Photos and narration by Eygló Svala Arnarsdóttir.
When you’ve driven between Reykjavík and Akureyri innumerable times in your life you stop noticing the ever-changing landscape that flashes before your eyes outside the car window.
You drive past soft, grassy fields, small birch and pine forests, tundra-like vegetation on heaths, mossy lava fields, magnificent mountains and through a few towns which each have their charms.
Foreigners are often surprised at how much space there is in Iceland, the many farms and the few and small urban settlements.
Considering that almost two thirds of the 300,000-strong Icelandic population lives in the capital region, there aren’t many people left to live in other parts of the country.
The 389-kilometer drive between Reykjavík and Akureyri is one of the most frequently-traveled distances on Iceland’s highway no. 1, the Ring Road. Drivers exit the capital region after driving through Mosfellsbær north of Reykjavík, then they drive along the roots of the Esja mountain range.
Shortly thereafter the mouth of the tunnel underneath Hvalfjörður fjord opens up. Before it was constructed in 1998, people had to drive along the long fjord, which added almost one hour to their journey. The journey now takes about four-and-a-half hours.
To continue to Akureyri, drivers take the course for Borgarnes at the roundabout which appears at the other end of the tunnel. They follow the road which lies underneath Mt. Hafnarfjall, where it is notoriously windy, and drive across the bridge to Borgarnes.
The Ring Road then continues through Borgarnes, past grassy fields and farms, summer houses and the Grábrókarhraun lava fields where the small hamlet of Bifröst and the eponymous business university are located.
Birch trees grow in between lava stones which are covered with thick, grey moss. The landscape there is very colorful, and travelers often pause to observe Mt. Baula, which is shaped like a cone and is unusually light in color.
Then the road lies up Holtavörduheiði heath, which is infamous for bad weather. Even when the rest of the country is sunny, there always seems to be fog on Holtavörduheiði. Sheep roam freely on the heath and they often graze near the road, so drive carefully.
Upon descending the heath drivers arrive at a famous pit stop, Brúarskáli. It is the roadside restaurant of choice for those who are continuing to the West Fjords.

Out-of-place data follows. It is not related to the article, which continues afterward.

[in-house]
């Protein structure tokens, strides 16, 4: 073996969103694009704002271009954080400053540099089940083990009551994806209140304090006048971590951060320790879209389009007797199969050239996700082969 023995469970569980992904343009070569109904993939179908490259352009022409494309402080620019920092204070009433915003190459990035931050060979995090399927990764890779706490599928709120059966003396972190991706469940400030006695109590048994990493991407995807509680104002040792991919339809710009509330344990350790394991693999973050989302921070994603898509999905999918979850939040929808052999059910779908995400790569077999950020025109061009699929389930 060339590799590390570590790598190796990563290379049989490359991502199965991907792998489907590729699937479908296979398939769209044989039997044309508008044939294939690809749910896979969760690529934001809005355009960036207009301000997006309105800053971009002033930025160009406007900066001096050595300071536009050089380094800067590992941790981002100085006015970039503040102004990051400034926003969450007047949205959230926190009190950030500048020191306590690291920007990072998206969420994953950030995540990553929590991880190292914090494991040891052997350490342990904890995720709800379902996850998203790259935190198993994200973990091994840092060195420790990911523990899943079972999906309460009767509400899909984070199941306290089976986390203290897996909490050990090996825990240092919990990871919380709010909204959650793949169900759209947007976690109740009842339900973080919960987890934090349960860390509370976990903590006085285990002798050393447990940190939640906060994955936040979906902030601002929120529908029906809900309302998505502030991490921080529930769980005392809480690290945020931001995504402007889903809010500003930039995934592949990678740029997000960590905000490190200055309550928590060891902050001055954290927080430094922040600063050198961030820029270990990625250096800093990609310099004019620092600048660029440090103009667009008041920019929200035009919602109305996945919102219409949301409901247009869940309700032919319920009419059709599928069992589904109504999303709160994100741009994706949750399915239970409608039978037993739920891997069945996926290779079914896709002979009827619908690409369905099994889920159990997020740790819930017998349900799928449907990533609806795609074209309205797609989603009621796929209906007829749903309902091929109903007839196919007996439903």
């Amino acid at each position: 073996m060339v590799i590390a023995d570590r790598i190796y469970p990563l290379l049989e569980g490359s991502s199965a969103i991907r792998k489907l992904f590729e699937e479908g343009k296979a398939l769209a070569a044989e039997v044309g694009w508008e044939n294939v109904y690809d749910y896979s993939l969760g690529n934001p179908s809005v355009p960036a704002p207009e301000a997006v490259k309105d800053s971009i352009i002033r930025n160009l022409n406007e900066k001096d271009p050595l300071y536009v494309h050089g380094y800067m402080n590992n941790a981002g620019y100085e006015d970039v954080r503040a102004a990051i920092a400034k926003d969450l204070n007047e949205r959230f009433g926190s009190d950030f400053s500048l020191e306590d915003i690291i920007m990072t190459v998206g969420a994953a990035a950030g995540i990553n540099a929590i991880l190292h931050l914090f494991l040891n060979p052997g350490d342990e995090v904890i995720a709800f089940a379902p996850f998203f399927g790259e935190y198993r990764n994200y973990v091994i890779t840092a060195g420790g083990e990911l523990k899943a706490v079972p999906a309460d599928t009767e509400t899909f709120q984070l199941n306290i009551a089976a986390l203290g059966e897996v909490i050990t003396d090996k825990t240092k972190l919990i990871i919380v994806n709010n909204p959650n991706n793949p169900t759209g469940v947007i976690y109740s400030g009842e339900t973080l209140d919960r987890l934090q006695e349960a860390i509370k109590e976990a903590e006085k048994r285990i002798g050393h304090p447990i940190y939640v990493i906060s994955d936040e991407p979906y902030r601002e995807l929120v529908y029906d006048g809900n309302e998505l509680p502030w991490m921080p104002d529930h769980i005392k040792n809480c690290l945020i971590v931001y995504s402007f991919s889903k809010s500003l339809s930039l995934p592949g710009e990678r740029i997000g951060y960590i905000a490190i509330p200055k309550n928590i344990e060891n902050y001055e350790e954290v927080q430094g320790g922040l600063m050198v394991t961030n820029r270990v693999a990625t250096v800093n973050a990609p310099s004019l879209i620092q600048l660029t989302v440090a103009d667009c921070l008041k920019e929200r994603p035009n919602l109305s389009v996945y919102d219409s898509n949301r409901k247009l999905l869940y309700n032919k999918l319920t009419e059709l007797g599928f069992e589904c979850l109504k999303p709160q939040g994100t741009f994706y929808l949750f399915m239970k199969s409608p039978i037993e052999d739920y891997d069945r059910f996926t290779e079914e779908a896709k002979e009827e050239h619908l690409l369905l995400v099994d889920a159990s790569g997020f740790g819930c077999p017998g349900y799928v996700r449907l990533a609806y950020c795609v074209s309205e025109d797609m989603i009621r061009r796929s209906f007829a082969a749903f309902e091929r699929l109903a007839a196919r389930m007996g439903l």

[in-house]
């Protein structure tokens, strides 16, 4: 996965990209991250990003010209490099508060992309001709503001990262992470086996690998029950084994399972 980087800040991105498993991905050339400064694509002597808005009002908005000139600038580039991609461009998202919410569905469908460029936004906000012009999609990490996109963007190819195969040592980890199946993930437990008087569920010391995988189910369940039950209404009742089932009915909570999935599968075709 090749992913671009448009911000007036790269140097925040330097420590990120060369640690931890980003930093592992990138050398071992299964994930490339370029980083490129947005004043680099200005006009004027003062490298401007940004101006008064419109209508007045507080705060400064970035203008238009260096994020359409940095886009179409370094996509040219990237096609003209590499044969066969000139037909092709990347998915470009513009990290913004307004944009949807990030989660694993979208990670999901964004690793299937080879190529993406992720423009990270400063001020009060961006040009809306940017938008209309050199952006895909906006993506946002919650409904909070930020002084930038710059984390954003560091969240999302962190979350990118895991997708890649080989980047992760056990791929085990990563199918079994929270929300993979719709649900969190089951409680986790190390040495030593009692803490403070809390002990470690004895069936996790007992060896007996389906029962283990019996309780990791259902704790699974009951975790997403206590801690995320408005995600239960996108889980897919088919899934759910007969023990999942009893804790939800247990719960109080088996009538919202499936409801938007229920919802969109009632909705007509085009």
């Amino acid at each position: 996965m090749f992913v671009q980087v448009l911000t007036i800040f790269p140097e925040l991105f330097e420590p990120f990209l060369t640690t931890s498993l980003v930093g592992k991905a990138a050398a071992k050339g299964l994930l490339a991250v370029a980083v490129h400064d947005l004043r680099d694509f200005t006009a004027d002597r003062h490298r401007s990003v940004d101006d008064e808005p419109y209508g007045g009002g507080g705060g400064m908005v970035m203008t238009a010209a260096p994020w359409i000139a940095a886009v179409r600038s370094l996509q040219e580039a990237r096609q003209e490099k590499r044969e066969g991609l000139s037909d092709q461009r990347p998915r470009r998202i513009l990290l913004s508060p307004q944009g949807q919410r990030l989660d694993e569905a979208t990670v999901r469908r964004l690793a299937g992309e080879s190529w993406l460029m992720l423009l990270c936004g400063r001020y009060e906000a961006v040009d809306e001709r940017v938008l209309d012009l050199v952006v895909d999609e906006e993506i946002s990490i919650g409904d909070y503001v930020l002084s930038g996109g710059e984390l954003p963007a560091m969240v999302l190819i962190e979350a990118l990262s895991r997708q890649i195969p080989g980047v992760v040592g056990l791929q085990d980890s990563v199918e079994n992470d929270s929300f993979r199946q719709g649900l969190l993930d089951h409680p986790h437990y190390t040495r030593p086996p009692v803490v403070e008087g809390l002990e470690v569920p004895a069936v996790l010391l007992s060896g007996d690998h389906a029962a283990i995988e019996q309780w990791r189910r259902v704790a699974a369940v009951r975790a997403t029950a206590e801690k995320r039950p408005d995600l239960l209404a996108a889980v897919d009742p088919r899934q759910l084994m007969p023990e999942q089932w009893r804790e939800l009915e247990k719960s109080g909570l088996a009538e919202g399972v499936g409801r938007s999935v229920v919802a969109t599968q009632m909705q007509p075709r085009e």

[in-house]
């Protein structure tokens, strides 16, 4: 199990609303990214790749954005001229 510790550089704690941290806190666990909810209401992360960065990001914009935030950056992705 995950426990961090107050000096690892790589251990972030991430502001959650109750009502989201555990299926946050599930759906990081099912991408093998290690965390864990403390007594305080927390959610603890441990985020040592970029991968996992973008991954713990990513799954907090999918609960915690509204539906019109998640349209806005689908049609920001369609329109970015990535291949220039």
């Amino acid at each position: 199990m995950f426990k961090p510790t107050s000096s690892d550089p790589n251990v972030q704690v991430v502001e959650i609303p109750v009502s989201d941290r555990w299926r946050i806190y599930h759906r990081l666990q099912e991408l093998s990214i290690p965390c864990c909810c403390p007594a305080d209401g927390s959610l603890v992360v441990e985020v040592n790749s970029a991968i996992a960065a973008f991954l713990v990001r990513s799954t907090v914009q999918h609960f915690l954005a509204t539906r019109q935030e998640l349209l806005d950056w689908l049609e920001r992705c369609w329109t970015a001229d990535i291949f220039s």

Those who are driving to Akureyri, however, most often stop at the next pit stop, Stadarskáli. Before they arrive there, they have to cross the last hazardous one-lane bridge on the way between Reykjavík and Akureyri.
After Staðarskáli the landscape doesn’t change much for a while. Those who are eager to reach the next pit stop grow tired of what seems like endless farms and grassy fields. Drivers now follow one of the longest fjords in Iceland, the 36-kilometer-long Hrútafjörður, which extends out of Húnaflói bay.
Those who have driven between Akureyri and Reykjavík countess times will tell you that this is the most boring part of the journey, but if you are new to this region you might find the peaceful countryside quite calming and enjoyable.
The next village you will drive through is Blönduós, located by the mouth of Blanda river. The Ring Road lies through Blönduós and then leads to Húnaver, where there is a community center for the surrounding countryside, a sheepfold and a camping site.
After Húnaver, drivers continue up a steep hill on their way into Skagafjörður county, famous for its choirs and horses. Apparently, Skagafjörður is the only county in Iceland where horses outnumber people. The next pit stop is the small village of Varmahlíð.
After Varmahlíð travelers on their way to Akureyri drive along Norðurá river until they reach Öxnadalsheiði heath. The road in this area used to be very dangerous, with numerous one-lane bridges, but was fortunately improved last year. Even so, there is often bad weather and slippery road conditions on the heath, even in summer. You should also be on the lookout for sheep on road.
After descending Öxnadalsheiði, drivers find themselves in Öxnadalur valley with its beautiful and rugged landscape. In clear weather they get a good view of the terrifyingly-sharp Hraundrangar peaks.
After driving past the swimming pool in Þelamörk and the road that leads to Dalvík, Akureyri practically lies around the corner. With its 17,000 inhabitants, Akureyri is the capital of North Iceland and the largest settlement outside the capital region.
If you’re about to embark on a road trip, have a safe journey.